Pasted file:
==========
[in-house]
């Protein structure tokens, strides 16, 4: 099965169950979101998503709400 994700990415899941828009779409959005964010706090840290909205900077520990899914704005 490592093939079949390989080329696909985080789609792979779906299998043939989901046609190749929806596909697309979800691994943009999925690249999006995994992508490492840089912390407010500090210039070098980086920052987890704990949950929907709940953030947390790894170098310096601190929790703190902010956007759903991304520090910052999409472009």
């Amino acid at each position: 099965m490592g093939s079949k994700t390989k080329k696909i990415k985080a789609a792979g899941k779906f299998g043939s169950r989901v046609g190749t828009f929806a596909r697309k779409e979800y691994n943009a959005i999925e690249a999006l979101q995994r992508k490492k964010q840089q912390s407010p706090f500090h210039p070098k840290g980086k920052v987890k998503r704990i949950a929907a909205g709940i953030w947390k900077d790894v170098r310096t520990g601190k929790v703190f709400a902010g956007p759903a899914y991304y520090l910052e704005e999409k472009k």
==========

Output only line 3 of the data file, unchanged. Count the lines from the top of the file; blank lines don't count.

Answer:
């Amino acid at each position: 099965m490592g093939s079949k994700t390989k080329k696909i990415k985080a789609a792979g899941k779906f299998g043939s169950r989901v046609g190749t828009f929806a596909r697309k779409e979800y691994n943009a959005i999925e690249a999006l979101q995994r992508k490492k964010q840089q912390s407010p706090f500090h210039p070098k840290g980086k920052v987890k998503r704990i949950a929907a909205g709940i953030w947390k900077d790894v170098r310096t520990g601190k929790v703190f709400a902010g956007p759903a899914y991304y520090l910052e704005e999409k472009k």